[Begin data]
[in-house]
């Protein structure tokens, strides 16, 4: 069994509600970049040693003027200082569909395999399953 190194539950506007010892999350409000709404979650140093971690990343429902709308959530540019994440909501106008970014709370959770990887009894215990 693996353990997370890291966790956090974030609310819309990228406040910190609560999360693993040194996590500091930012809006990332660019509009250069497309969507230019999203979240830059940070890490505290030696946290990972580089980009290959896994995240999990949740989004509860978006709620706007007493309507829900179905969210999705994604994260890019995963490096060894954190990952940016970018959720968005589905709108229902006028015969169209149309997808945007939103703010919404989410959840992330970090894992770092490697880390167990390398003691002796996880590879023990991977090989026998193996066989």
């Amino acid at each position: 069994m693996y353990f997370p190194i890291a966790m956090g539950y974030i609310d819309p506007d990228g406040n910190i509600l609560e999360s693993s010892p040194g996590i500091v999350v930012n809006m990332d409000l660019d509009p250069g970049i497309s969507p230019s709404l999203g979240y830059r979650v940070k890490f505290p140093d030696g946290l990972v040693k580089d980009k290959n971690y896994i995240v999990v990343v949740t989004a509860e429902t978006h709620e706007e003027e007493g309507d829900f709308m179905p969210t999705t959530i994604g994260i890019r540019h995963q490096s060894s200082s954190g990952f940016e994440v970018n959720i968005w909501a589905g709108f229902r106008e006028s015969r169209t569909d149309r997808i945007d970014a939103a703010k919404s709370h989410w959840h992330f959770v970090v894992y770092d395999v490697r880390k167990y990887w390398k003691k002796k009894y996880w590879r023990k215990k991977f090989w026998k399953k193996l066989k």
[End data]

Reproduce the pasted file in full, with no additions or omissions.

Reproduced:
[in-house]
């Protein structure tokens, strides 16, 4: 069994509600970049040693003027200082569909395999399953 190194539950506007010892999350409000709404979650140093971690990343429902709308959530540019994440909501106008970014709370959770990887009894215990 693996353990997370890291966790956090974030609310819309990228406040910190609560999360693993040194996590500091930012809006990332660019509009250069497309969507230019999203979240830059940070890490505290030696946290990972580089980009290959896994995240999990949740989004509860978006709620706007007493309507829900179905969210999705994604994260890019995963490096060894954190990952940016970018959720968005589905709108229902006028015969169209149309997808945007939103703010919404989410959840992330970090894992770092490697880390167990390398003691002796996880590879023990991977090989026998193996066989």
């Amino acid at each position: 069994m693996y353990f997370p190194i890291a966790m956090g539950y974030i609310d819309p506007d990228g406040n910190i509600l609560e999360s693993s010892p040194g996590i500091v999350v930012n809006m990332d409000l660019d509009p250069g970049i497309s969507p230019s709404l999203g979240y830059r979650v940070k890490f505290p140093d030696g946290l990972v040693k580089d980009k290959n971690y896994i995240v999990v990343v949740t989004a509860e429902t978006h709620e706007e003027e007493g309507d829900f709308m179905p969210t999705t959530i994604g994260i890019r540019h995963q490096s060894s200082s954190g990952f940016e994440v970018n959720i968005w909501a589905g709108f229902r106008e006028s015969r169209t569909d149309r997808i945007d970014a939103a703010k919404s709370h989410w959840h992330f959770v970090v894992y770092d395999v490697r880390k167990y990887w390398k003691k002796k009894y996880w590879r023990k215990k991977f090989w026998k399953k193996l066989k």